Claire McCardell and the American look; Designer: At a time when the fashion world looked to Paris, this Frederick native looked away.; MARYLANDERS OF THE CENTURY

SHE HAS BEEN called a revolutionary and a liberator. Yet few today know the name Claire McCardell.

Walk into a department store, though, and "McCardellisms" fill the racks -- in pedal pushers, wraparound dresses, hoods, spaghetti straps and revealing swimwear. McCardell, a Frederick native, was author of the "American look" for women.


She was born in 1905 and showed her fancy for fashion early, making paper dolls from women's magazine photos and designing her dresses with the help of the family's seamstress. After graduating from high school, she spent two years in the home economics program at Hood College before persuading her parents to let her study at the School of Fine and Applied Arts (later Parsons School of Design) in New York.

The fashion world McCardell entered in 1926 was fixated on Paris, where she completed course work and copied couture. She and schoolmates combed flea markets, buying French clothes and bringing them back to their rooms to unstitch their secrets.


With a head full of ideas, McCardell returned to New York and graduated from Parsons. She then spent three frustrating years getting hired and fired, painting lamp shades and modeling before meeting designer Robert Turk, who took her with him in 1929 to Townley Frocks, a dress and sportswear company. Three years later, after Turk's death in a boating accident, McCardell, then just 27, was asked to finish his fall line.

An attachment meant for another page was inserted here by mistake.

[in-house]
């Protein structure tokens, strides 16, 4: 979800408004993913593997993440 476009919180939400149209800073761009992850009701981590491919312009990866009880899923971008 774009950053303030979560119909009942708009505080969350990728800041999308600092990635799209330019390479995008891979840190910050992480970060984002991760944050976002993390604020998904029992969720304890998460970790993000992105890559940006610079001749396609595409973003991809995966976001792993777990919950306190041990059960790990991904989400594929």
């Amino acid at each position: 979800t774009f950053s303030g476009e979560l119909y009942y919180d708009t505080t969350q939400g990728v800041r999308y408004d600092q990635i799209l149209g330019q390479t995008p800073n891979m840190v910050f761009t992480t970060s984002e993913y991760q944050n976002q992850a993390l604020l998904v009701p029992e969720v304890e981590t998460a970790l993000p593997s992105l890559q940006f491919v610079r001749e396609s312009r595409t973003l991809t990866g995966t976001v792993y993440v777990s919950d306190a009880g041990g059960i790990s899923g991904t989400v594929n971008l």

An avid athlete, McCardell designed clothes for active women. Her mass-produced, affordable fashions were revolutionary in their spareness, their nod to menswear and use of "experimental" fabrics like jersey and rayon.

For several years, reviews of her radical designs were spotty. Her breakthrough came in 1938, when after several years of working with different designers, she returned to Townley and created the "Monastic" dress, which drew on Algerian styling and hung simply from the shoulders and could be belted any way by the wearer. This success gained her the right to put the McCardell name on her clothes, a recognition few designers of the time achieved.

During World War II, McCardell stepped into the design void left after the Nazis dropped the curtain on French fashion. She took government surpluses of weather balloon cottons and turned them into sportswear; in 1942, she came out with the $6.95 Popover, a stylish wraparound denim dress, with a matching oven mitt, for busy housewives.

McCardell became a sensation.

She was a regular visitor to Maryland during these years, coming home to ski or visit family. She was married in 1943 at St. Paul's Episcopal Church in Baltimore to Texas architect Irving Harris. Twice a year, she passed along new designs to an aunt, Pauline McCardell, who lived in Frederick and became the hometown purveyor of her niece's clothes.

After the war, she turned to helping aspiring designers as a volunteer critic in the fashion design department at Parsons. She also worked on an advisory panel formed by Time Inc. in 1954 to create a new magazine, from which Sports Illustrated was born.

The award-winning designer's star was still rising in the 1950s when she was diagnosed with cancer. In January 1958, just two months before her death at 52, McCardell slipped out of the hospital with her former schoolmate and design collaborator, Mildred Orrick, to attend her last show.


Claire McCardell was a mother of modernism. She was also a shy, small-town Maryland girl who parlayed paper dolls into party dresses, followed her dreams to the big time -- and made it.

Her work remains quite visible, not only in the Victoria and Albert Museum in London, the Fashion Institute of Technology in New York, and the Maryland Historical Society in Baltimore, but in racks of women's wear in stores throughout the world.